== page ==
Applying Bumpy’s advice of going straight to the source, Frank travels to Vietnam, and, with his U.S. military contact (Roger Guenveur Smith), a lot of money, and a ton of confidence, he meets with a local warlord (Ric Young) and deals with him directly. This is the start of a very profitable drug empire back in Harlem, but when his partner overdoses on some of Frank’s heroin, Richie makes it his mission in life to find out who is supplying it and taking them down. To do so, his boss (Ted Levine) gives him the freedom to assemble his own taskforce of cops that are honest and trustworthy.

Denzel Washington is excellent as a charismatic drug kingpin that applies his mentor’s dying advice with staggeringly profitable results. He’s cool, collected and always in control as evident in the memorable scene where he openly challenges a rival gangster (Idris Elba) with a smile but an intensity that is conveyed with a look that is all icy determination. This teaser achieves its pay off later on when he shoots said gangster in the head in broad daylight. It not only shows the neighborhood that he means business but also his family members that are now part of his burgeoning empire. As the film progresses, Washington expertly shows how the pressure of running a big drug organization gets to Frank, especially when those close to him make costly mistakes, or when the mafia, represented by Armand Assante’s smooth-talking mobster, voices their displeasure with him stealing away some of their action.

Russell Crowe certainly matches Washington for intensity and adds an aspect of sadness when it comes to Richie’s personal life, which is a shambles – what’s left of it anyways. Much like the cop protagonists in Michael Mann’s films, his job is what defines him. Crowe is also very good at portraying an honest cop without making him seem naïve or stupid. Early on, we get a good idea of just how honest Richie is when he refuses to lie for his partner in an engrossing scene that takes place in the back of ambulance where John Ortiz attacks the scene with the wild-eyed desperation befitting his junkie character that has been ostracized by his fellow cops because of his partner’s honest-to-a-fault approach. Ortiz is a sweaty mess and plays well off of Crowe’s visibly upset cop. We’re not quite sure why Richie refuses to go the route of cops like Trupo but there is no question about his determination to fight crime even if it alienates him from his fellow officers.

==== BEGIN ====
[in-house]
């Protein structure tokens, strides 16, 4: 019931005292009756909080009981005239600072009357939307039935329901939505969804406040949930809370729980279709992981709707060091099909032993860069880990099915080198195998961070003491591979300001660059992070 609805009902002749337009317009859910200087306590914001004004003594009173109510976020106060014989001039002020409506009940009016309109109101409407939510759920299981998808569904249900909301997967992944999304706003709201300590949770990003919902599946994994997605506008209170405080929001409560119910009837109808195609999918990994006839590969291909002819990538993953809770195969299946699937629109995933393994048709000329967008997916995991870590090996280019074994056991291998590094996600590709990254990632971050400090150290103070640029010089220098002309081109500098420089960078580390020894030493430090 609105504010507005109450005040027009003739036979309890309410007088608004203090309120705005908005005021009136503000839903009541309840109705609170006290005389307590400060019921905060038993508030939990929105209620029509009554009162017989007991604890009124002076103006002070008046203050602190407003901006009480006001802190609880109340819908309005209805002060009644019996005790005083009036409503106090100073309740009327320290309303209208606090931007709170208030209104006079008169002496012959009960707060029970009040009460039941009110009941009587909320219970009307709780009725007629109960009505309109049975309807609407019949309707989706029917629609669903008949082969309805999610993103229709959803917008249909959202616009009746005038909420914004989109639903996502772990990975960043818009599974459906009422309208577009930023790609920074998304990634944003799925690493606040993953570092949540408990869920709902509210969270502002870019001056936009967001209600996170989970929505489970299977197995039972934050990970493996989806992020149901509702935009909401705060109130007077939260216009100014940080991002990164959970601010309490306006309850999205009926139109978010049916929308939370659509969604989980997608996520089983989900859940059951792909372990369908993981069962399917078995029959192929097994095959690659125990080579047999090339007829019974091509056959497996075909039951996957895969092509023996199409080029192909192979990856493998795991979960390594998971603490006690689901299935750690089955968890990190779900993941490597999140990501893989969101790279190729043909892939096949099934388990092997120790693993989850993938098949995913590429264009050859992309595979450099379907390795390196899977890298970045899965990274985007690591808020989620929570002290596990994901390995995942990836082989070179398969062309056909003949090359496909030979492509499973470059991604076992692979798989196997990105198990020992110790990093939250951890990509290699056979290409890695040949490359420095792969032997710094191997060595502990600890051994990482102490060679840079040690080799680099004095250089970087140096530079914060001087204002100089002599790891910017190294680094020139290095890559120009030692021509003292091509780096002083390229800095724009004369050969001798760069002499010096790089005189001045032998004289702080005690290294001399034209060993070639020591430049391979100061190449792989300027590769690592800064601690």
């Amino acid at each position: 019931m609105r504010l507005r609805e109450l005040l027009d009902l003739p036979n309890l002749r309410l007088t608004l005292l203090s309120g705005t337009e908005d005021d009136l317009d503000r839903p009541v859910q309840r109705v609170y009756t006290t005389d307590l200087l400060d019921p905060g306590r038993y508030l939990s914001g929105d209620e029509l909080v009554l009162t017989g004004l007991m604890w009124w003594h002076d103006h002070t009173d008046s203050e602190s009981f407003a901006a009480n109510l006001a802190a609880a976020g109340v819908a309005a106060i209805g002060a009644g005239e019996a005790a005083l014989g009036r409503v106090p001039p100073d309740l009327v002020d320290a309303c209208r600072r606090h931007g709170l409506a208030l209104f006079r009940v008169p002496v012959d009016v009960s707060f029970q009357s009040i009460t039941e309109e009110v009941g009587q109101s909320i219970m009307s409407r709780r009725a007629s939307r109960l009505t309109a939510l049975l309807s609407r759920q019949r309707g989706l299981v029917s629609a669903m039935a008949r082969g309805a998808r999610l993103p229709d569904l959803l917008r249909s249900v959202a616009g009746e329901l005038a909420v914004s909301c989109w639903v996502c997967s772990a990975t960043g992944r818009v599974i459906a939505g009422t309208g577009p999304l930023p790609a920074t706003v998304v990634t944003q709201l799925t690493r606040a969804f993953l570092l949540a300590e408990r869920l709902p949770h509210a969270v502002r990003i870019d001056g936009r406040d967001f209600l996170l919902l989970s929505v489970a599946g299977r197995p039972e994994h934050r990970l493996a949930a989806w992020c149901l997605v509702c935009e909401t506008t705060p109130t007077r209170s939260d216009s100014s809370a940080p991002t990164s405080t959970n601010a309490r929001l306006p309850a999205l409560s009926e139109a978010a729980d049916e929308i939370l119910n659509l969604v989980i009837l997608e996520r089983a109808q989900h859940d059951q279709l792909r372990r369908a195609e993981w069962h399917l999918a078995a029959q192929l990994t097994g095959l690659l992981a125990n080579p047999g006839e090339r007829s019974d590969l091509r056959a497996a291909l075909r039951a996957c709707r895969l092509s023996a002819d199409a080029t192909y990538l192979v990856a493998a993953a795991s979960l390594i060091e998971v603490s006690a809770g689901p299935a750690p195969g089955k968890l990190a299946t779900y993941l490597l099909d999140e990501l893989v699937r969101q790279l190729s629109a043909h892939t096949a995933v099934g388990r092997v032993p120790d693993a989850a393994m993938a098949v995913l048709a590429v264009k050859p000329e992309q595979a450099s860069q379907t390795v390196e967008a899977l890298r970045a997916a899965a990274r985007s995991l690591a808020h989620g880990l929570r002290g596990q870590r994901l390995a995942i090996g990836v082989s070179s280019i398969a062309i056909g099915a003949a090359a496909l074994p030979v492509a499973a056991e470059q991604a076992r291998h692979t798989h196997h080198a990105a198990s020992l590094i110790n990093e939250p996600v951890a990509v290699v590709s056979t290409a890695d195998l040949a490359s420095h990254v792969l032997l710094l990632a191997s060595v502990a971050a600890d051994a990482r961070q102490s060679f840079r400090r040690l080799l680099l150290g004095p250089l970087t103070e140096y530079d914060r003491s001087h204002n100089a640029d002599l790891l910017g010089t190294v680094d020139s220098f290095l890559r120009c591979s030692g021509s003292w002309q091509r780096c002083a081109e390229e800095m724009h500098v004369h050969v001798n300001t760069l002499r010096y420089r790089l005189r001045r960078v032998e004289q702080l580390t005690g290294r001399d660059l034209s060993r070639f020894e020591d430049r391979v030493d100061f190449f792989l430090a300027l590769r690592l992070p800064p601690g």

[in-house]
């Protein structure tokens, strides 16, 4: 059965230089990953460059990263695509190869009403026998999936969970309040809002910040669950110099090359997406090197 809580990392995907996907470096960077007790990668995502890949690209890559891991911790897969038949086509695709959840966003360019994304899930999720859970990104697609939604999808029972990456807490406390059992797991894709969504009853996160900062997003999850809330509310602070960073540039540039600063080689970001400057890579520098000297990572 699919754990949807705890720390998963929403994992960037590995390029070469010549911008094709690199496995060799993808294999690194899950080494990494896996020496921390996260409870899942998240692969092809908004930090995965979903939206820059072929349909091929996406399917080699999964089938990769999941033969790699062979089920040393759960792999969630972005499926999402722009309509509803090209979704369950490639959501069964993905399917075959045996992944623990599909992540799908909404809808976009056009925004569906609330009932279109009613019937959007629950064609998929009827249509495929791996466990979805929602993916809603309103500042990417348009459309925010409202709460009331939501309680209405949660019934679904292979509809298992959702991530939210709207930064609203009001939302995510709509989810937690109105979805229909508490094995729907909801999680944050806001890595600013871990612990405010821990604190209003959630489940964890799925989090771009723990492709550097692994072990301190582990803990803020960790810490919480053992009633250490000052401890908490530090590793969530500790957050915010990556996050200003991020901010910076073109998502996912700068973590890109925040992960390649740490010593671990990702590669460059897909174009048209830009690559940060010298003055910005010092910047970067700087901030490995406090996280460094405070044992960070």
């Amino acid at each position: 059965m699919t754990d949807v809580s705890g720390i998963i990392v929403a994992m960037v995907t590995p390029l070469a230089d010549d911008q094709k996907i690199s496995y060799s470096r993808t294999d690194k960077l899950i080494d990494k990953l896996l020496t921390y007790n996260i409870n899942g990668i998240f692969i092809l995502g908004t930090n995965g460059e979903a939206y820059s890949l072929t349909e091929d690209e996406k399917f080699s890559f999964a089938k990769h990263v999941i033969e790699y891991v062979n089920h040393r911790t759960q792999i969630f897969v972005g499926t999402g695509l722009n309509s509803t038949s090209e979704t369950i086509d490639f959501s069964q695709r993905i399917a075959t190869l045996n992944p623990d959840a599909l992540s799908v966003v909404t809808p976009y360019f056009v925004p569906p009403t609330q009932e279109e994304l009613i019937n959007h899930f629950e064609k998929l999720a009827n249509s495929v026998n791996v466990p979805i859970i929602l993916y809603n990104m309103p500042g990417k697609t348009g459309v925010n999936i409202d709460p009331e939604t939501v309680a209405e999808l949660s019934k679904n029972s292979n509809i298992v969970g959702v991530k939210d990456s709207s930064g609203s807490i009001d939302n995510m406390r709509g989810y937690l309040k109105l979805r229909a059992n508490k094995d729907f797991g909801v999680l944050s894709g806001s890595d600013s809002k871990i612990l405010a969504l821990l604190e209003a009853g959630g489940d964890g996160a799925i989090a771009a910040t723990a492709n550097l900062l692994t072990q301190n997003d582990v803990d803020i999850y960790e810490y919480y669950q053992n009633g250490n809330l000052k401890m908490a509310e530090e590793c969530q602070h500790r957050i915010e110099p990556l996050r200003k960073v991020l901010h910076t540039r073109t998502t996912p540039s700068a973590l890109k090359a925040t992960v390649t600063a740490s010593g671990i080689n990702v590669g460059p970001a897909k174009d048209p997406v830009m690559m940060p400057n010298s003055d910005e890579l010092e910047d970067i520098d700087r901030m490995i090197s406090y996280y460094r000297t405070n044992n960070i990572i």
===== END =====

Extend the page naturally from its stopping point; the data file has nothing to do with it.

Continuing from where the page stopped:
We don’t see Crowe and Washington share a scene together until the end when Frank is in custody and Richie convinces him to rat out Italian mobsters and corrupt cops. Both men play it low-key but the intensity is still there, bubbling just under the surface and it is great to see two powerful actors go at it in the same room.